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Open-Source Referees Change the Rules

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The Open Source Initiative board on Wednesday adopted a new way of approving open-source licenses, as well as a new classification system for existing licensees, at its meeting at the Open Source Business Conference in San Francisco.

The OSI (Open Source Initiative) is the organization that approves open-source licenses. While its blessing is not necessary in any legalistic way, few if any companies or developers would use a so-called open-source license without the OSI's blessing.

"License proliferation has become a significant barrier to open-source deployment," the group declares in its "License Proliferation" document, a copy of which was obtained by prior to its publication.

From now on, the group says, "Approved licenses must meet three new criteria of being a) nonduplicative, Cool clear and understandable, and c) reusable."

Additionally, the Open Source Initiative says it "will be moving to a three-tier system in which licenses are classified as preferred, approved or deprecated."

"The class of asymmetrical, corporate licenses that began with Mozilla was a worthy experiment that has failed. The new policy will discourage them," the group says.

Many companies, such as Sun Microsystems Inc. with its controversial CDDL (Common Development and Distribution License), have used the Mozilla license to create their own. Critics have pointed out, and Sun admits, that the CDDL is not compatible with the GPL (GNU General Public License), which is the legal foundation of Linux and many other major open-source projects.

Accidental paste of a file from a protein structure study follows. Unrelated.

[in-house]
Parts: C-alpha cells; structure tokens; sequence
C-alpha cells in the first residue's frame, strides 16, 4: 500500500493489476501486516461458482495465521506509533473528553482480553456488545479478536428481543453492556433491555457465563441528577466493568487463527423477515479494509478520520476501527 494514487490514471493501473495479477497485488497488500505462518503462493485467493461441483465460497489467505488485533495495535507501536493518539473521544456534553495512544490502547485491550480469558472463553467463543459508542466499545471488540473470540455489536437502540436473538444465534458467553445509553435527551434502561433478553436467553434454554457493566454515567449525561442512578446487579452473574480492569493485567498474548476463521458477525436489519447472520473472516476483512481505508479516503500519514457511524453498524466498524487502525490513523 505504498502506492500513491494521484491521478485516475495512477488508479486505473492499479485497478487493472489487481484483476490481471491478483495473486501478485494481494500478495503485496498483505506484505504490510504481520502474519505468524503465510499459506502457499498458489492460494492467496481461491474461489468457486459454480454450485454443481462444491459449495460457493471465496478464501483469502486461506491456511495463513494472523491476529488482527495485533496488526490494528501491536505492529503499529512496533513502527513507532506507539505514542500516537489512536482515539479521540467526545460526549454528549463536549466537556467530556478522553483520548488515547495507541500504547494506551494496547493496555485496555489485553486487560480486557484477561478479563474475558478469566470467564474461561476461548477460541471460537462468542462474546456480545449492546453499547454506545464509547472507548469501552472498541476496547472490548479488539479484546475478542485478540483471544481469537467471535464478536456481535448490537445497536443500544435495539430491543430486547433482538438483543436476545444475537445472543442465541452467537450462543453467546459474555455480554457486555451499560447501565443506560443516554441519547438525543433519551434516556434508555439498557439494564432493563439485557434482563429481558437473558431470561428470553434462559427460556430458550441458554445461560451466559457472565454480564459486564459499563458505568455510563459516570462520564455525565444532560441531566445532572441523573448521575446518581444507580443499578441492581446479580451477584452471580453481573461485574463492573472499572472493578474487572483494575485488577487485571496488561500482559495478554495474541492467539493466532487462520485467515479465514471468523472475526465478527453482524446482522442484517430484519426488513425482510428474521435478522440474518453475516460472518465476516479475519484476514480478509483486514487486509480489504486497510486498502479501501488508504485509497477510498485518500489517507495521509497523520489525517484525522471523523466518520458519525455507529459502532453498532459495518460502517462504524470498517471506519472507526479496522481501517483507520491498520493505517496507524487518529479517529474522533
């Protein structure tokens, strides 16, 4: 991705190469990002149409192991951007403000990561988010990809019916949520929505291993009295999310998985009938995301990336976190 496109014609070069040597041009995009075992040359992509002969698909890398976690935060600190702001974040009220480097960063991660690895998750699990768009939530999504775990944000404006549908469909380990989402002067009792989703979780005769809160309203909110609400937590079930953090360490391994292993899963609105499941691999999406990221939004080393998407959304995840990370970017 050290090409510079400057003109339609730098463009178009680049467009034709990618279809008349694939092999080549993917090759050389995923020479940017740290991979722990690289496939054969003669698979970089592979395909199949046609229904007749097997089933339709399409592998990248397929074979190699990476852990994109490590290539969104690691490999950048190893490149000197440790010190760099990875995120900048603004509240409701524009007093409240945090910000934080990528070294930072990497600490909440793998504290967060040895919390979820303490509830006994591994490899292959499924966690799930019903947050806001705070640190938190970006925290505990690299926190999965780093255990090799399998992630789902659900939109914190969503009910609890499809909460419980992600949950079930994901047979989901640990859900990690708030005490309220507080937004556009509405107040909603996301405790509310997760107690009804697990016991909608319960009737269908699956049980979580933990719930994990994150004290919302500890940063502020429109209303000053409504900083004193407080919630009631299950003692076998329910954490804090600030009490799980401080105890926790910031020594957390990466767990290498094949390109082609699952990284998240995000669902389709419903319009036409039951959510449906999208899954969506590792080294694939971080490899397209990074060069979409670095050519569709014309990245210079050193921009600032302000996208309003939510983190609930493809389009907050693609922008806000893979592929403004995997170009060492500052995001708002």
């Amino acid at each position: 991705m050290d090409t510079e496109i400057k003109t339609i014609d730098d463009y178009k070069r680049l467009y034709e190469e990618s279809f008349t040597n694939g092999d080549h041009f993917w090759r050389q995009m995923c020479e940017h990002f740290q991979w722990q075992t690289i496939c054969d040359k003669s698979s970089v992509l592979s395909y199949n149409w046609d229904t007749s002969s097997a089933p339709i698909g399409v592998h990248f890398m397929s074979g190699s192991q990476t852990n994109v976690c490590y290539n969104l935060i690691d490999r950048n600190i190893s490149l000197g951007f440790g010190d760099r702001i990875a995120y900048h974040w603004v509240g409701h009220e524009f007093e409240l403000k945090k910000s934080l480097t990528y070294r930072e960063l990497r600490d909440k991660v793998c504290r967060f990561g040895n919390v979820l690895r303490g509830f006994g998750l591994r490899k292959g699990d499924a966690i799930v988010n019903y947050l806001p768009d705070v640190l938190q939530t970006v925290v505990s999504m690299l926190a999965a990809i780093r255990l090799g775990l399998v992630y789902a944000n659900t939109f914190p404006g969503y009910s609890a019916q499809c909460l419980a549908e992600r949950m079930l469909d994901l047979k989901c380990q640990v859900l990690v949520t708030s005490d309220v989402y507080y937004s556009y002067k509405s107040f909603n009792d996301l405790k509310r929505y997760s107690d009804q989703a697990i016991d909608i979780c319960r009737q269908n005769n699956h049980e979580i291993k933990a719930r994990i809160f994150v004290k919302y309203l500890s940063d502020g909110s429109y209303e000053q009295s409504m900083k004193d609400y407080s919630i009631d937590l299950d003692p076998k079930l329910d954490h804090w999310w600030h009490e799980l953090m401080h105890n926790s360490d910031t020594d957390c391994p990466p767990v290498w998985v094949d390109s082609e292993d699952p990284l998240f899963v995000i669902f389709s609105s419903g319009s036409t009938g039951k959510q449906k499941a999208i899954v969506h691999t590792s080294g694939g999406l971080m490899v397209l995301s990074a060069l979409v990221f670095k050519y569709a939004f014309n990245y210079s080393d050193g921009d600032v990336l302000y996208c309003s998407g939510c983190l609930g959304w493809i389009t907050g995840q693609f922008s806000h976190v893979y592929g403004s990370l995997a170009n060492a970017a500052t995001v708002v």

To prevent this kind of conflict between licenses, the group is explicitly stating that one of the new policy's goals "will be to promote unrestricted reusability of code."

But the OSI board will not be making the call on its own on which new licenses will be approved. The group "has designed a public-comment process to include community stakeholders in grading licenses."

The organization is still working on the details of exactly how this process will work, according to sources close to the board.

The board is also now publicly agreeing with what many of its members-as well as the software development community-have charged for some time: that there are already too many open-source licenses.

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